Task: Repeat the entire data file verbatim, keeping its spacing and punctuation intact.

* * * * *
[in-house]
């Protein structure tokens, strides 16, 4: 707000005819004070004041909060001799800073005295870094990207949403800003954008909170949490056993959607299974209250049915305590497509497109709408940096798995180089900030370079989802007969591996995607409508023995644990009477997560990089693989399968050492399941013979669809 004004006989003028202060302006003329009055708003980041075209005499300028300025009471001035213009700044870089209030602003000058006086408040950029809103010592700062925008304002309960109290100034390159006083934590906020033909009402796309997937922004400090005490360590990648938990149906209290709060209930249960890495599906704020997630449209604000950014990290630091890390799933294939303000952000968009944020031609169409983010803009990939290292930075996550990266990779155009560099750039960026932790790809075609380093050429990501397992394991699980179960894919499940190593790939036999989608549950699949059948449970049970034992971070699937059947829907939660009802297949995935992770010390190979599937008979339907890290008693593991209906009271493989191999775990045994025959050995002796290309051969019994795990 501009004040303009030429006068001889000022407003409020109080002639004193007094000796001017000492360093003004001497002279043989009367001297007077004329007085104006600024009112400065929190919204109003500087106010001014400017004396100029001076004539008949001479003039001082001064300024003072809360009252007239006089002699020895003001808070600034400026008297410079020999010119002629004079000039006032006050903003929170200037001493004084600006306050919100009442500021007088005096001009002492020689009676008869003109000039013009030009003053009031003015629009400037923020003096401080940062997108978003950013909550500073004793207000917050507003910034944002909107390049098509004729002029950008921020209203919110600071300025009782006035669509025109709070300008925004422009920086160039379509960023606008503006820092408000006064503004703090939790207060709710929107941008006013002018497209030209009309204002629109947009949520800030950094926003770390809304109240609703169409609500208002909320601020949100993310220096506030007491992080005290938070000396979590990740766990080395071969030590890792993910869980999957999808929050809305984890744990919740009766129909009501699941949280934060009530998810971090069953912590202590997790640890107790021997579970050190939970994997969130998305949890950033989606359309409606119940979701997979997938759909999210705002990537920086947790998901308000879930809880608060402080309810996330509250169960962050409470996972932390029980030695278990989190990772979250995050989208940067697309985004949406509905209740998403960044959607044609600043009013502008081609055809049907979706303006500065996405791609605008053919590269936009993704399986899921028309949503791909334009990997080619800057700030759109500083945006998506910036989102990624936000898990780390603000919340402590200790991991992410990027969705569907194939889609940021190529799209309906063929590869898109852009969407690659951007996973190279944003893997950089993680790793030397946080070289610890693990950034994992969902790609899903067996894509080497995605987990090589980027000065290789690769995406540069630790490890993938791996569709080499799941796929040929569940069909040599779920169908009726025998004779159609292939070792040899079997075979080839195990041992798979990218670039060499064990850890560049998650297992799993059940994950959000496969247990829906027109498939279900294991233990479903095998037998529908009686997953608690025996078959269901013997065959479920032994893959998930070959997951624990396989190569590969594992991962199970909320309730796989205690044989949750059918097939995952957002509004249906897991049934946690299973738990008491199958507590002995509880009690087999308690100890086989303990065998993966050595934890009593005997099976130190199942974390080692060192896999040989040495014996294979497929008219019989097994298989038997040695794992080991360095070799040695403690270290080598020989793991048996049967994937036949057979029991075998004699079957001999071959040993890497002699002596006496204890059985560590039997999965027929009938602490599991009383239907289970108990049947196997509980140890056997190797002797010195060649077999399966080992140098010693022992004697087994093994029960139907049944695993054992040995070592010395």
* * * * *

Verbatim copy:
[in-house]
């Protein structure tokens, strides 16, 4: 707000005819004070004041909060001799800073005295870094990207949403800003954008909170949490056993959607299974209250049915305590497509497109709408940096798995180089900030370079989802007969591996995607409508023995644990009477997560990089693989399968050492399941013979669809 004004006989003028202060302006003329009055708003980041075209005499300028300025009471001035213009700044870089209030602003000058006086408040950029809103010592700062925008304002309960109290100034390159006083934590906020033909009402796309997937922004400090005490360590990648938990149906209290709060209930249960890495599906704020997630449209604000950014990290630091890390799933294939303000952000968009944020031609169409983010803009990939290292930075996550990266990779155009560099750039960026932790790809075609380093050429990501397992394991699980179960894919499940190593790939036999989608549950699949059948449970049970034992971070699937059947829907939660009802297949995935992770010390190979599937008979339907890290008693593991209906009271493989191999775990045994025959050995002796290309051969019994795990 501009004040303009030429006068001889000022407003409020109080002639004193007094000796001017000492360093003004001497002279043989009367001297007077004329007085104006600024009112400065929190919204109003500087106010001014400017004396100029001076004539008949001479003039001082001064300024003072809360009252007239006089002699020895003001808070600034400026008297410079020999010119002629004079000039006032006050903003929170200037001493004084600006306050919100009442500021007088005096001009002492020689009676008869003109000039013009030009003053009031003015629009400037923020003096401080940062997108978003950013909550500073004793207000917050507003910034944002909107390049098509004729002029950008921020209203919110600071300025009782006035669509025109709070300008925004422009920086160039379509960023606008503006820092408000006064503004703090939790207060709710929107941008006013002018497209030209009309204002629109947009949520800030950094926003770390809304109240609703169409609500208002909320601020949100993310220096506030007491992080005290938070000396979590990740766990080395071969030590890792993910869980999957999808929050809305984890744990919740009766129909009501699941949280934060009530998810971090069953912590202590997790640890107790021997579970050190939970994997969130998305949890950033989606359309409606119940979701997979997938759909999210705002990537920086947790998901308000879930809880608060402080309810996330509250169960962050409470996972932390029980030695278990989190990772979250995050989208940067697309985004949406509905209740998403960044959607044609600043009013502008081609055809049907979706303006500065996405791609605008053919590269936009993704399986899921028309949503791909334009990997080619800057700030759109500083945006998506910036989102990624936000898990780390603000919340402590200790991991992410990027969705569907194939889609940021190529799209309906063929590869898109852009969407690659951007996973190279944003893997950089993680790793030397946080070289610890693990950034994992969902790609899903067996894509080497995605987990090589980027000065290789690769995406540069630790490890993938791996569709080499799941796929040929569940069909040599779920169908009726025998004779159609292939070792040899079997075979080839195990041992798979990218670039060499064990850890560049998650297992799993059940994950959000496969247990829906027109498939279900294991233990479903095998037998529908009686997953608690025996078959269901013997065959479920032994893959998930070959997951624990396989190569590969594992991962199970909320309730796989205690044989949750059918097939995952957002509004249906897991049934946690299973738990008491199958507590002995509880009690087999308690100890086989303990065998993966050595934890009593005997099976130190199942974390080692060192896999040989040495014996294979497929008219019989097994298989038997040695794992080991360095070799040695403690270290080598020989793991048996049967994937036949057979029991075998004699079957001999071959040993890497002699002596006496204890059985560590039997999965027929009938602490599991009383239907289970108990049947196997509980140890056997190797002797010195060649077999399966080992140098010693022992004697087994093994029960139907049944695993054992040995070592010395």